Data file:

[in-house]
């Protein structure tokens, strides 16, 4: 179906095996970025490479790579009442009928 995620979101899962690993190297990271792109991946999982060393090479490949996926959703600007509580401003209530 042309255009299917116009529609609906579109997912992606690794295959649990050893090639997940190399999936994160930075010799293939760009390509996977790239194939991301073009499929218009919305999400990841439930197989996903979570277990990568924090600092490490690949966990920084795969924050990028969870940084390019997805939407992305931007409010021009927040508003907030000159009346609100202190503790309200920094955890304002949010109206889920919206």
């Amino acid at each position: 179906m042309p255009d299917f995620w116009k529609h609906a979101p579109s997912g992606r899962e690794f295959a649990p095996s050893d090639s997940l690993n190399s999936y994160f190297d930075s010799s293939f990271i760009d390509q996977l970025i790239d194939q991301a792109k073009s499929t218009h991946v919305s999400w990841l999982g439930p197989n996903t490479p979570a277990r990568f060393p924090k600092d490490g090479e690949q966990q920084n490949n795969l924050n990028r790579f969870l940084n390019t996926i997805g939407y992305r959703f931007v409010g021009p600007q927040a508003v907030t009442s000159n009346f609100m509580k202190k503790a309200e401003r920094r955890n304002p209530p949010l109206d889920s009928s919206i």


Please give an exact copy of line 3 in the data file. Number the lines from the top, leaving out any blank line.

């Amino acid at each position: 179906m042309p255009d299917f995620w116009k529609h609906a979101p579109s997912g992606r899962e690794f295959a649990p095996s050893d090639s997940l690993n190399s999936y994160f190297d930075s010799s293939f990271i760009d390509q996977l970025i790239d194939q991301a792109k073009s499929t218009h991946v919305s999400w990841l999982g439930p197989n996903t490479p979570a277990r990568f060393p924090k600092d490490g090479e690949q966990q920084n490949n795969l924050n990028r790579f969870l940084n390019t996926i997805g939407y992305r959703f931007v409010g021009p600007q927040a508003v907030t009442s000159n009346f609100m509580k202190k503790a309200e401003r920094r955890n304002p209530p949010l109206d889920s009928s919206i």